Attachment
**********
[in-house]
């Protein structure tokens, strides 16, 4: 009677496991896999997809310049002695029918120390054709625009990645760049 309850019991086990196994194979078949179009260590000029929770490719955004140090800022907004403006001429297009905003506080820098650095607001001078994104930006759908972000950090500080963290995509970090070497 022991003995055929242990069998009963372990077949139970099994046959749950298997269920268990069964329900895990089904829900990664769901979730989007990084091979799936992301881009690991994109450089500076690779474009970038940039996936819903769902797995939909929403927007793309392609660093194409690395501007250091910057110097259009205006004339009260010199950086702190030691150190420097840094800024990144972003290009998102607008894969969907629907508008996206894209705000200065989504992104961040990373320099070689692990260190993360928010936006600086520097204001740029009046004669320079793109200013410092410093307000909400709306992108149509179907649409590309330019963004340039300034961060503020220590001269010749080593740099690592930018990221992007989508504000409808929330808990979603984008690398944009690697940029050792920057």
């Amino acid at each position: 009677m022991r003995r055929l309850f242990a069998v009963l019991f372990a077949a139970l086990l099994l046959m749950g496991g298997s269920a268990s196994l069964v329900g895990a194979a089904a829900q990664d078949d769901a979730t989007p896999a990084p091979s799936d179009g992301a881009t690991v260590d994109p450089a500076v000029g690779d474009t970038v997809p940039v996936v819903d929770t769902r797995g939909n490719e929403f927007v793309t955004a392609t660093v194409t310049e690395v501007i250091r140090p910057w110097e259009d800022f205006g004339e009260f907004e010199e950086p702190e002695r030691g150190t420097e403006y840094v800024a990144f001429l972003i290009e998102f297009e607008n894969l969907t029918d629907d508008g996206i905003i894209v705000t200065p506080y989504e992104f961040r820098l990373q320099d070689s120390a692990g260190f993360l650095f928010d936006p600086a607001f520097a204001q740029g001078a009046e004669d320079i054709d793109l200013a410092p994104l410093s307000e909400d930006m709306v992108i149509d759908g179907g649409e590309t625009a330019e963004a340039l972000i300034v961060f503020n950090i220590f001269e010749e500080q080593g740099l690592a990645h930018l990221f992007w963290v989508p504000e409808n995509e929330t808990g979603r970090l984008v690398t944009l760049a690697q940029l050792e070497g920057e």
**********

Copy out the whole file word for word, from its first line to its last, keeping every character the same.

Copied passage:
[in-house]
């Protein structure tokens, strides 16, 4: 009677496991896999997809310049002695029918120390054709625009990645760049 309850019991086990196994194979078949179009260590000029929770490719955004140090800022907004403006001429297009905003506080820098650095607001001078994104930006759908972000950090500080963290995509970090070497 022991003995055929242990069998009963372990077949139970099994046959749950298997269920268990069964329900895990089904829900990664769901979730989007990084091979799936992301881009690991994109450089500076690779474009970038940039996936819903769902797995939909929403927007793309392609660093194409690395501007250091910057110097259009205006004339009260010199950086702190030691150190420097840094800024990144972003290009998102607008894969969907629907508008996206894209705000200065989504992104961040990373320099070689692990260190993360928010936006600086520097204001740029009046004669320079793109200013410092410093307000909400709306992108149509179907649409590309330019963004340039300034961060503020220590001269010749080593740099690592930018990221992007989508504000409808929330808990979603984008690398944009690697940029050792920057």
């Amino acid at each position: 009677m022991r003995r055929l309850f242990a069998v009963l019991f372990a077949a139970l086990l099994l046959m749950g496991g298997s269920a268990s196994l069964v329900g895990a194979a089904a829900q990664d078949d769901a979730t989007p896999a990084p091979s799936d179009g992301a881009t690991v260590d994109p450089a500076v000029g690779d474009t970038v997809p940039v996936v819903d929770t769902r797995g939909n490719e929403f927007v793309t955004a392609t660093v194409t310049e690395v501007i250091r140090p910057w110097e259009d800022f205006g004339e009260f907004e010199e950086p702190e002695r030691g150190t420097e403006y840094v800024a990144f001429l972003i290009e998102f297009e607008n894969l969907t029918d629907d508008g996206i905003i894209v705000t200065p506080y989504e992104f961040r820098l990373q320099d070689s120390a692990g260190f993360l650095f928010d936006p600086a607001f520097a204001q740029g001078a009046e004669d320079i054709d793109l200013a410092p994104l410093s307000e909400d930006m709306v992108i149509d759908g179907g649409e590309t625009a330019e963004a340039l972000i300034v961060f503020n950090i220590f001269e010749e500080q080593g740099l690592a990645h930018l990221f992007w963290v989508p504000e409808n995509e929330t808990g979603r970090l984008v690398t944009l760049a690697q940029l050792e070497g920057e």